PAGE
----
The truth and the irony are that in the 5 mentioned states above, NM is the only state with a "minority" as the chief executive. In all those states, the majority of the legislators, county officers are of the Caucasian heritage.  Unfortunately, FEAR is the driving force of finding a workable solution.

      Big Ed, as much of a gun toting Liberal he is, deep down, he is part of the ruling class, wanting a melting pot but fearing loosing the privilege that he and many of his fellow brotherns have enjoyed for so many centuries.

      •  Utter Bilge. (0+ / 0-)

        Big Ed, as much of a gun toting Liberal he is, deep down, he is part of the ruling class, wanting a melting pot but fearing loosing the privilege that he and many of his fellow brotherns have enjoyed for so many centuries.

        Armchair psychoanalizing are we?

        Criticize his positions if you like, but keep your pulled out of thin air analysis out of it.

        "Ronald Reagan is DEAD! His policies live on but we're doing something about THAT!"

        by leftykook on Tue Apr 27, 2010 at 07:16:15 AM PDT

        [ Parent ]

  •  I could tell when this started a week ago (5+ / 0-)

    Ed was about to start stepping in it....

    I predict he is going to get himself into some deep doo doo by the time this is over.  I could tell based on the language he was using when this story initially came out.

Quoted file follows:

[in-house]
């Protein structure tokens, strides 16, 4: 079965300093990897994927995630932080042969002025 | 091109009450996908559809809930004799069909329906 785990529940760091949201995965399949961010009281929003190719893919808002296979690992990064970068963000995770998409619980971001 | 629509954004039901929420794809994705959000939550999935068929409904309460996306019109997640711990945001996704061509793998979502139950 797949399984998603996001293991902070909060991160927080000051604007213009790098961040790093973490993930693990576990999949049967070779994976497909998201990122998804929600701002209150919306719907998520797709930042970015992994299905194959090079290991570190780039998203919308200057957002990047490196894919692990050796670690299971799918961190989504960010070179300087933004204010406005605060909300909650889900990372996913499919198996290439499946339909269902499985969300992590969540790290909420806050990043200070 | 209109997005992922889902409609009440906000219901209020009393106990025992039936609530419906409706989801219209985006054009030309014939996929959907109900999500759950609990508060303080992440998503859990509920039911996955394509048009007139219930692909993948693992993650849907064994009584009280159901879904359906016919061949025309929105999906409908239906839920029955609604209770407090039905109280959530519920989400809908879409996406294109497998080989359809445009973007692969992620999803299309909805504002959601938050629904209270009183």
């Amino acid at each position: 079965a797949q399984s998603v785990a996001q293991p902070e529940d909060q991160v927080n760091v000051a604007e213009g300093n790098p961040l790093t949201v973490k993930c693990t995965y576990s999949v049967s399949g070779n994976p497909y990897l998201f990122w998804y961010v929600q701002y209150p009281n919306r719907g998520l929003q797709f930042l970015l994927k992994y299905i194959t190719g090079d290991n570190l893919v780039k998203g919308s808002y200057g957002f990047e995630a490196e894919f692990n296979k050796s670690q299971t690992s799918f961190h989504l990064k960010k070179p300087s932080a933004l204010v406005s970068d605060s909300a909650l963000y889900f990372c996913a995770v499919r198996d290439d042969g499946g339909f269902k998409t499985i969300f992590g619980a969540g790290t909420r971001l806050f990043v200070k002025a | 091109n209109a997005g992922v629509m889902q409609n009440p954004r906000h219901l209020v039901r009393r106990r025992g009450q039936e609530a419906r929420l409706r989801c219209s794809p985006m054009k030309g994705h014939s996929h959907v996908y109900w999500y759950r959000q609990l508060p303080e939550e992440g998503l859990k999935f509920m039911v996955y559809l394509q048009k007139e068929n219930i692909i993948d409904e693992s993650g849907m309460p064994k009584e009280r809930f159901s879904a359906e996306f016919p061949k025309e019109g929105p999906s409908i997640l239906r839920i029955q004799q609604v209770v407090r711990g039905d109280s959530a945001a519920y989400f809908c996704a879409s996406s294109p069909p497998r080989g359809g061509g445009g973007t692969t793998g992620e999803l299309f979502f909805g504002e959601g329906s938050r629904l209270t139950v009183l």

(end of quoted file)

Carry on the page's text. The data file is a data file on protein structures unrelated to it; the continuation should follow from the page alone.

Republicans drove the country into a ditch, and now they are complaining about the cost of the tow truck. - Jim Cornette

    by justmy2 on Tue Apr 27, 2010 at 06:03:22 AM PDT

  •  I'm glad that you wrote about this. I was also (6+ / 0-)

    very disappointed in Ed's ideas about sending troops to the border.   However, I was surprised to see that 80% of the viewers voted in support of sending troops to the border.  

  •  Ed is a creation. He was against us, before he (4+ / 0-)

    was with us. Its about the benjamins.

    gop platform: you have a responsibility to prepare yourselves for things that are never going to happen.

    by A Runner on Tue Apr 27, 2010 at 06:11:13 AM PDT

    •  I wouldn't (4+ / 0-)

      go nearly that far. I think it's about supporting organized labor.

      Follow me on Twitter -- ryeland66.

      by ryeland on Tue Apr 27, 2010 at 06:13:47 AM PDT

      [ Parent ]

    •  No He is Not a Creation. He's a Convert. BIG Diff (2+ / 0-)
      Recommended by:
      ryeland, Azazello

      He was for impeachment during Bush and the elected Dems shunned his show over it. He was for investigation and prosecution after the 08 election and that got him in continued hot water with some Dems. He has been for full single payer health for years--it's the issue that flipped him left when a close friend became paralyzed. If you ever heard him speak on that subject to a live audience, which could be heard one or two times during the early years of his show, he was well left of any place the Democratic party is going to be for years to come, and left of much of this community on some issues.

      --Except on this issue. I agree, he's way off base on this. Given the rest of his positions I think he's reachable, but he's definitely in the wrong place now.

      We are called to speak for the weak, for the voiceless, for victims of our nation and for those it calls enemy.... --ML King "Beyond Vietnam"